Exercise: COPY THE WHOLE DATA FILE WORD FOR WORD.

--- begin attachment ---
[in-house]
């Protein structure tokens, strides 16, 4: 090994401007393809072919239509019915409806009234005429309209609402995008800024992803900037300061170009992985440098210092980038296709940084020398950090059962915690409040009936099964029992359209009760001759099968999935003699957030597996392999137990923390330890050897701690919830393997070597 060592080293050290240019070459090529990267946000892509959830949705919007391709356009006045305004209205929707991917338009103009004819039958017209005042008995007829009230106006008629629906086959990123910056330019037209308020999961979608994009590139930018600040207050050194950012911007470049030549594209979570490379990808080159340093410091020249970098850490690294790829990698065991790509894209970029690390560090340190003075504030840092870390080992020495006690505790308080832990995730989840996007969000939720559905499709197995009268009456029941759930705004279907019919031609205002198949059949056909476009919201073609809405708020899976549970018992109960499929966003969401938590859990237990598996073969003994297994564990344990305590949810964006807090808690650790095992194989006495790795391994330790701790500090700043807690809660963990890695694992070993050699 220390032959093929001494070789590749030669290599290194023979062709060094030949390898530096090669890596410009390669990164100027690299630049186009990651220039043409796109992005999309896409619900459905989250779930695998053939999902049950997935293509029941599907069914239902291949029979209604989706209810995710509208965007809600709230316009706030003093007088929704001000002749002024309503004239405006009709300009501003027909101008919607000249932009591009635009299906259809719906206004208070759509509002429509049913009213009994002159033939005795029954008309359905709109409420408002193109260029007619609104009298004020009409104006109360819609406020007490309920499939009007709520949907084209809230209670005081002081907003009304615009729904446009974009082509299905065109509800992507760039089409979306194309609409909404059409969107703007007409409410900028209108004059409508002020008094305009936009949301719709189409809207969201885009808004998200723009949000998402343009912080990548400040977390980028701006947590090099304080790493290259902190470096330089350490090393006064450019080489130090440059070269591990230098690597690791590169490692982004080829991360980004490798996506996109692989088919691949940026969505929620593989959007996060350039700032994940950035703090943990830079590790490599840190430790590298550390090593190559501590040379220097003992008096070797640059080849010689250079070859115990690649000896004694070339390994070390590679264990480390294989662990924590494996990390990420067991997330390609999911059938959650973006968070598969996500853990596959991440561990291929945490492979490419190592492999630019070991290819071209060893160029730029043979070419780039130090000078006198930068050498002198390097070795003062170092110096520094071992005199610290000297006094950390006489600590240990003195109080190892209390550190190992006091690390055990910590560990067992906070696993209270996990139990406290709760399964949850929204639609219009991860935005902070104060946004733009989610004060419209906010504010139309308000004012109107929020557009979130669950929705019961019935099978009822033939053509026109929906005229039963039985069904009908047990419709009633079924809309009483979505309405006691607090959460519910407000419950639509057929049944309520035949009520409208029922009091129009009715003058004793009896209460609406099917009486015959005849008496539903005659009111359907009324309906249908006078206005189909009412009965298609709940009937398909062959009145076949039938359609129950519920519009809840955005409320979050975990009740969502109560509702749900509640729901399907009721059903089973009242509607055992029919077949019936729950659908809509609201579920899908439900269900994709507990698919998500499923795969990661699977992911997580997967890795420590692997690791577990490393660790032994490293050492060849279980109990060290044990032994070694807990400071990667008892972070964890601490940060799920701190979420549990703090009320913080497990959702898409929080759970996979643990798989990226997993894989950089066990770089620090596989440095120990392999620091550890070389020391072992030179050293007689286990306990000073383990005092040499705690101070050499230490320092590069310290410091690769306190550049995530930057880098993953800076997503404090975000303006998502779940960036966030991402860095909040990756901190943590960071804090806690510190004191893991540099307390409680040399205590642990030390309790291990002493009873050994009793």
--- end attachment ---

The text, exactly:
[in-house]
């Protein structure tokens, strides 16, 4: 090994401007393809072919239509019915409806009234005429309209609402995008800024992803900037300061170009992985440098210092980038296709940084020398950090059962915690409040009936099964029992359209009760001759099968999935003699957030597996392999137990923390330890050897701690919830393997070597 060592080293050290240019070459090529990267946000892509959830949705919007391709356009006045305004209205929707991917338009103009004819039958017209005042008995007829009230106006008629629906086959990123910056330019037209308020999961979608994009590139930018600040207050050194950012911007470049030549594209979570490379990808080159340093410091020249970098850490690294790829990698065991790509894209970029690390560090340190003075504030840092870390080992020495006690505790308080832990995730989840996007969000939720559905499709197995009268009456029941759930705004279907019919031609205002198949059949056909476009919201073609809405708020899976549970018992109960499929966003969401938590859990237990598996073969003994297994564990344990305590949810964006807090808690650790095992194989006495790795391994330790701790500090700043807690809660963990890695694992070993050699 220390032959093929001494070789590749030669290599290194023979062709060094030949390898530096090669890596410009390669990164100027690299630049186009990651220039043409796109992005999309896409619900459905989250779930695998053939999902049950997935293509029941599907069914239902291949029979209604989706209810995710509208965007809600709230316009706030003093007088929704001000002749002024309503004239405006009709300009501003027909101008919607000249932009591009635009299906259809719906206004208070759509509002429509049913009213009994002159033939005795029954008309359905709109409420408002193109260029007619609104009298004020009409104006109360819609406020007490309920499939009007709520949907084209809230209670005081002081907003009304615009729904446009974009082509299905065109509800992507760039089409979306194309609409909404059409969107703007007409409410900028209108004059409508002020008094305009936009949301719709189409809207969201885009808004998200723009949000998402343009912080990548400040977390980028701006947590090099304080790493290259902190470096330089350490090393006064450019080489130090440059070269591990230098690597690791590169490692982004080829991360980004490798996506996109692989088919691949940026969505929620593989959007996060350039700032994940950035703090943990830079590790490599840190430790590298550390090593190559501590040379220097003992008096070797640059080849010689250079070859115990690649000896004694070339390994070390590679264990480390294989662990924590494996990390990420067991997330390609999911059938959650973006968070598969996500853990596959991440561990291929945490492979490419190592492999630019070991290819071209060893160029730029043979070419780039130090000078006198930068050498002198390097070795003062170092110096520094071992005199610290000297006094950390006489600590240990003195109080190892209390550190190992006091690390055990910590560990067992906070696993209270996990139990406290709760399964949850929204639609219009991860935005902070104060946004733009989610004060419209906010504010139309308000004012109107929020557009979130669950929705019961019935099978009822033939053509026109929906005229039963039985069904009908047990419709009633079924809309009483979505309405006691607090959460519910407000419950639509057929049944309520035949009520409208029922009091129009009715003058004793009896209460609406099917009486015959005849008496539903005659009111359907009324309906249908006078206005189909009412009965298609709940009937398909062959009145076949039938359609129950519920519009809840955005409320979050975990009740969502109560509702749900509640729901399907009721059903089973009242509607055992029919077949019936729950659908809509609201579920899908439900269900994709507990698919998500499923795969990661699977992911997580997967890795420590692997690791577990490393660790032994490293050492060849279980109990060290044990032994070694807990400071990667008892972070964890601490940060799920701190979420549990703090009320913080497990959702898409929080759970996979643990798989990226997993894989950089066990770089620090596989440095120990392999620091550890070389020391072992030179050293007689286990306990000073383990005092040499705690101070050499230490320092590069310290410091690769306190550049995530930057880098993953800076997503404090975000303006998502779940960036966030991402860095909040990756901190943590960071804090806690510190004191893991540099307390409680040399205590642990030390309790291990002493009873050994009793």